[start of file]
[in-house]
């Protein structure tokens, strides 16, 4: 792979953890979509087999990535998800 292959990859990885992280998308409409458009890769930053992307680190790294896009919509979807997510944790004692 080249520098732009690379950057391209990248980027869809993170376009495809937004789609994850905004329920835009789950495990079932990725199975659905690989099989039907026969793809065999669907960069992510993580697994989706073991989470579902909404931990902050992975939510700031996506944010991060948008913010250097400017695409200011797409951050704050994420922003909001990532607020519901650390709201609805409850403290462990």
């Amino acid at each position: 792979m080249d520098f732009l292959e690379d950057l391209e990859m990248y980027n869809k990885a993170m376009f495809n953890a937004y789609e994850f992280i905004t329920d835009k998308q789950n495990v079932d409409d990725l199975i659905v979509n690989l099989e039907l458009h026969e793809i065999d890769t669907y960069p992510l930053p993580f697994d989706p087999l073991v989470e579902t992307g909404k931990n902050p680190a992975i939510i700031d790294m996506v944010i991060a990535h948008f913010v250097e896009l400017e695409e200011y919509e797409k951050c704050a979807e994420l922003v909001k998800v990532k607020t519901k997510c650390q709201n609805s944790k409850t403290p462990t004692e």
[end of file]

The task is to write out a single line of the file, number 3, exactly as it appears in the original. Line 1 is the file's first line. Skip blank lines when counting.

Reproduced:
């Amino acid at each position: 792979m080249d520098f732009l292959e690379d950057l391209e990859m990248y980027n869809k990885a993170m376009f495809n953890a937004y789609e994850f992280i905004t329920d835009k998308q789950n495990v079932d409409d990725l199975i659905v979509n690989l099989e039907l458009h026969e793809i065999d890769t669907y960069p992510l930053p993580f697994d989706p087999l073991v989470e579902t992307g909404k931990n902050p680190a992975i939510i700031d790294m996506v944010i991060a990535h948008f913010v250097e896009l400017e695409e200011y919509e797409k951050c704050a979807e994420l922003v909001k998800v990532k607020t519901k997510c650390q709201n609805s944790k409850t403290p462990t004692e």